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The Wall Street Journal: The Super Rich Are Buying $100 Million Homes. For Some, One Isn’t Enough.

Since 2007, 20 homes have sold for once unthinkable nine-figure price tags, though many more have tried and failed.

Two decades ago, a $100 million home sale was almost unthinkable. Times have changed: Four homes in the U.S. have closed at or above $100 million this year alone, with at least one more expected to trade by the end of 2019.

The properties that have sold for nine-figure price tags—and the many more that have sought the landmark sum—paint a telling portrait of the uber-wealthy in the early 21st century, a time period when massive wealth has come to be increasingly concentrated in the hands of a few. What has emerged are a small number of staggeringly rich buyers who will pay once-unimaginable sums for the home of their choice.

“It’s gotten so extreme, the wealth of people,” said real-estate agent Jeff Hyland of Hilton & Hyland, one of the listing agents of Casa Encantada, a roughly 40,000-square-foot Bel-Air mansion asking $225 million. “People are worth $50 billion—what do you do with it?”

The population of billionaires across the globe hit a record of 2,754 in 2017, with their wealth surging 24% from the prior year, according to a report by data provider Wealth-X. There were 2,170 billionaires world-wide in 2012.

Accompanying this surge are home sales at never-before-seen prices. Since the first nine-figure sales took place in 2007, roughly 20 homes and ranches across the country have sold for $100 million or more. At least five of those purchasers made their fortunes in tech, including Facebook’s Mark Zuckerberg, who paid about $130 million for roughly 700 beachfront acres in Hawaii with plans to build a home for his family, according to people with knowledge of the deal. Roughly seven of the homes were purchased by buyers in finance, mostly hedge funds.

All three of Los Angeles’s nine-figure sales—including the $100 million sale of the famed Playboy Mansion in 2016—happened in the Holmby Hills neighborhood, rather than in the better-known areas of Beverly Hills or Bel-Air. Local agents said that is because Holmby Hills, despite its name, tends to have larger parcels of flat, buildable land than other parts of the hilly city.

In New York City, the $100 million sales have only happened in super-tall, new construction towers in Midtown Manhattan on what is aptly known as “Billionaires’ Row.” In the Hamptons, nine-figure sales have occurred only on the beachfront in the sought-after village of East Hampton.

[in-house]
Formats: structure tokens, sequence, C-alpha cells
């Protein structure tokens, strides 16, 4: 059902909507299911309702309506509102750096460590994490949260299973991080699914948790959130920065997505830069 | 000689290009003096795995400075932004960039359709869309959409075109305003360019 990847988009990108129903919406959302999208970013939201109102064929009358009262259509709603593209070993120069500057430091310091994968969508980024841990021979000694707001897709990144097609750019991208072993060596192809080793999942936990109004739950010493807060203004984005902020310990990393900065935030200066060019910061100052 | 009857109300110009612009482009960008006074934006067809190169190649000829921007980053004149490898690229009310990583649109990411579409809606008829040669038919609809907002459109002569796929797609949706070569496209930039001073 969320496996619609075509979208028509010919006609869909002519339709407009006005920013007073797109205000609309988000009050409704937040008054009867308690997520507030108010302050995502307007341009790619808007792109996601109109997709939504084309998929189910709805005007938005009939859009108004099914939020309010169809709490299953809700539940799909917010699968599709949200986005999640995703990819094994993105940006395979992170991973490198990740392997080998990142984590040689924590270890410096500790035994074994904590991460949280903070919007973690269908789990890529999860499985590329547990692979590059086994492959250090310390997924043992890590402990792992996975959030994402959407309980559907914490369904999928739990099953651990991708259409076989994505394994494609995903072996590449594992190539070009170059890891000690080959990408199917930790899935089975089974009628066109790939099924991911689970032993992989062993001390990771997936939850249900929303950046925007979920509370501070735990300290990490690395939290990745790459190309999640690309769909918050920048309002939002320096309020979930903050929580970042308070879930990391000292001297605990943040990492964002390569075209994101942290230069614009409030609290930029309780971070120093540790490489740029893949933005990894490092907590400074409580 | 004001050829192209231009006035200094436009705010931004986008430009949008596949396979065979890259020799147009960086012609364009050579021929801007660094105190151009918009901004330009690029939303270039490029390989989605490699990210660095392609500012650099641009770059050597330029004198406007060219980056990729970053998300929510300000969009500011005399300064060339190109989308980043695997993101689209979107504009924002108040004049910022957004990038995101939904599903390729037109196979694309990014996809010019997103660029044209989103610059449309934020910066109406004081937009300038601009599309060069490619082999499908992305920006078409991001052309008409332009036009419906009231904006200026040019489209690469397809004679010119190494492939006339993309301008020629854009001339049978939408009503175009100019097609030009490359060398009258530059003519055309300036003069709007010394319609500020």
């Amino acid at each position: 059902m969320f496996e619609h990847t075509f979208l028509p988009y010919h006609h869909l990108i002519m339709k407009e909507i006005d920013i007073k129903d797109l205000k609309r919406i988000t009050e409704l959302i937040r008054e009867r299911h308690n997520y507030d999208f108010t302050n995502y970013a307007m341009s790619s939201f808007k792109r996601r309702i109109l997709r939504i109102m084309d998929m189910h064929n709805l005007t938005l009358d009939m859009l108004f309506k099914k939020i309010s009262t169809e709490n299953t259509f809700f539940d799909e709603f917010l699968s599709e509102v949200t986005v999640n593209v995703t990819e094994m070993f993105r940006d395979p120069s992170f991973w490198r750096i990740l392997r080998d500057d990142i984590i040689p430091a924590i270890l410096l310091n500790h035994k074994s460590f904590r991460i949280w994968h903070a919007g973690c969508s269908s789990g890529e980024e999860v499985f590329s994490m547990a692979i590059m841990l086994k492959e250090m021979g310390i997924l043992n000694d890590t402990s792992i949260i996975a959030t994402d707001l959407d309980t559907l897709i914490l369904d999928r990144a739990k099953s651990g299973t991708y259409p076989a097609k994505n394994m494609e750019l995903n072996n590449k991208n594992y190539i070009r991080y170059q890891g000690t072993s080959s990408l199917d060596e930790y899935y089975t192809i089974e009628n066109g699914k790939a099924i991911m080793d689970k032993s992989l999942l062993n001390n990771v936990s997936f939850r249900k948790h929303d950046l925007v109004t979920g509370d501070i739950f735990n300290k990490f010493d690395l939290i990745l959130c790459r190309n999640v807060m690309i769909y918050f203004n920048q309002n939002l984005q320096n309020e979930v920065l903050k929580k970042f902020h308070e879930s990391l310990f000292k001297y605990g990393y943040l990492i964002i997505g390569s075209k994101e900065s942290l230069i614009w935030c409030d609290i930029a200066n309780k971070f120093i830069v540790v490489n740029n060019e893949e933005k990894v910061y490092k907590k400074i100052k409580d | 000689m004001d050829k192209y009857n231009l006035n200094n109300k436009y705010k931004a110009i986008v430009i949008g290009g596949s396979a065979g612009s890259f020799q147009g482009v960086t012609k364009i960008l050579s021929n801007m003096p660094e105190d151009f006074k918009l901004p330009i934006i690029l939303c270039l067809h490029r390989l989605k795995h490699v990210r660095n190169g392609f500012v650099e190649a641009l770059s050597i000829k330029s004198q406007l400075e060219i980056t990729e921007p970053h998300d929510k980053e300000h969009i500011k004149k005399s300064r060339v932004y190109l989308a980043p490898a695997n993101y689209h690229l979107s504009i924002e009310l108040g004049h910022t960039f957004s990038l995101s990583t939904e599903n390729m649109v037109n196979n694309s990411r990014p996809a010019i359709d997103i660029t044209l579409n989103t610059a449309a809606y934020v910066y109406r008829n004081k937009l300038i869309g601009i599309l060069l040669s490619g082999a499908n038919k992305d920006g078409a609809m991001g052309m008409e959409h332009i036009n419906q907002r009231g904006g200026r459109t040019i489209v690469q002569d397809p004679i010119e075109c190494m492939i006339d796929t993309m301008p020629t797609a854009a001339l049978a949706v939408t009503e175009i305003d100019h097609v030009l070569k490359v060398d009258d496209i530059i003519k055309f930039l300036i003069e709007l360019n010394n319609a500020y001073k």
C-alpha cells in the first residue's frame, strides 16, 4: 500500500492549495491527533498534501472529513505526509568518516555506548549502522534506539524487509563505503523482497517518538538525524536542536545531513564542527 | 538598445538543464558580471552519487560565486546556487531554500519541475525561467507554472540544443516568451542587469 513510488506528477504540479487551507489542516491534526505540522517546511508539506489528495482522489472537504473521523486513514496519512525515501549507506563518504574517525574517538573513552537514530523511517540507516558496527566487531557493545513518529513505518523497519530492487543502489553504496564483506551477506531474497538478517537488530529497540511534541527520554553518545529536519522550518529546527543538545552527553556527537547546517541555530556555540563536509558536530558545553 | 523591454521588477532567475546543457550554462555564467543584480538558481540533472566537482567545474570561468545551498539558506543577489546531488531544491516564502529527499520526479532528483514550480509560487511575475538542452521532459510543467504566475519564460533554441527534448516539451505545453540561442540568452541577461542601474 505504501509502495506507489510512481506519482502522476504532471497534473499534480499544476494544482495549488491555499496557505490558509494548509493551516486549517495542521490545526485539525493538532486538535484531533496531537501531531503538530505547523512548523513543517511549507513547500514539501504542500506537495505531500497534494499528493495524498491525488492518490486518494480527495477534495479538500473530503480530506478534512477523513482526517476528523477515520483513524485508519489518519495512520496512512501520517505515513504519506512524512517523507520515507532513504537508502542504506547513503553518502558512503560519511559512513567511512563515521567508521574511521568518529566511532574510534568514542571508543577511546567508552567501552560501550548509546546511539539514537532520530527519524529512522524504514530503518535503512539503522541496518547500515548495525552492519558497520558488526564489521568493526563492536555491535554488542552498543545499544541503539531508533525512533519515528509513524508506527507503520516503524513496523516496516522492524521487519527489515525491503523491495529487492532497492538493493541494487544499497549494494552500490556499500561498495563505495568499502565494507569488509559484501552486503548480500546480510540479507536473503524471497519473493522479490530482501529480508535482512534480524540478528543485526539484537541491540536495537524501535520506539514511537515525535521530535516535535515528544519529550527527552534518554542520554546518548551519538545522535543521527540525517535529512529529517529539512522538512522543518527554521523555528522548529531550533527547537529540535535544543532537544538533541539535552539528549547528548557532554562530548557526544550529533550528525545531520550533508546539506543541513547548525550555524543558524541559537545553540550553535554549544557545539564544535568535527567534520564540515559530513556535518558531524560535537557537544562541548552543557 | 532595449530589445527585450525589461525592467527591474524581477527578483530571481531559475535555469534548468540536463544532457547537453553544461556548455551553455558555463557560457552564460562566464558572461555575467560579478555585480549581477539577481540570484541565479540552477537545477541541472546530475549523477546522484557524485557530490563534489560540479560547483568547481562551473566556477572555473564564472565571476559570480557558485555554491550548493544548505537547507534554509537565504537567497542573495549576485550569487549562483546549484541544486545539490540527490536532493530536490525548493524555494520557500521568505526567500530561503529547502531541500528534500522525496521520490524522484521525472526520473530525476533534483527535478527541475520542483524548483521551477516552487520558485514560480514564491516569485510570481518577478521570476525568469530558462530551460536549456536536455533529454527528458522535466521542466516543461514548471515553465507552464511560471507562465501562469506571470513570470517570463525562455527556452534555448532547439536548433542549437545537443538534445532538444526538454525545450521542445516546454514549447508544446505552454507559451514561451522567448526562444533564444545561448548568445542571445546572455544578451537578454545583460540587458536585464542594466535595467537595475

New York and the Hamptons have seen fewer big-ticket deals in recent years, as the area’s high-end real-estate market has suffered a slowdown. In Florida, the exclusive barrier island of Palm Beach has seen the state’s only sales topping nine figures.

Every home that trades for $100 million or more spawns a bevy of followers who try but fail to achieve a sale at that price point, said New York real estate appraiser Jonathan Miller. The frenzy of publicity that accompanies each $100 million sale prompts sellers to put nine-figure price tags on their properties—whether they are warranted or not, he said.

Since nine-figure listings first popped up in the mid-2000s, roughly 70 properties have been listed for $100 million or more, according to a Wall Street Journal analysis, plus a number of new development condos available at that price point but not publicly listed. Moreover, many of the properties that fetched more than $100 million were never listed at all, but traded quietly in off-market deals.

“What everybody got wrong about this market is it was never as wide and deep as the press releases said,” said Mr. Miller, noting that developers across the country overbuilt super high-end homes to try to lure billionaire buyers. “It’s not as big a market as expectations suggested.”

And while putting a sky-high price tag on a home attracts attention, it can often be a mistake. “If things are overpriced, properties sit and they don’t sell,” said Los Angeles real-estate agent Kurt Rappaport. “The longer they’re on the market, the lower price is going to be.”

A number of these properties have since been taken off the market. In 2012 Steven Klar, the owner of a residential-real-estate development firm, made headlines when he put his 8,000-square-foot penthouse in Manhattan’s CitySpire building on the market for $100 million, though nothing in the circa 1987 condo building had sold for anywhere near that price. The property didn’t sell; Mr. Klar still owns it.

Click here to read the full article on the wsj.com.




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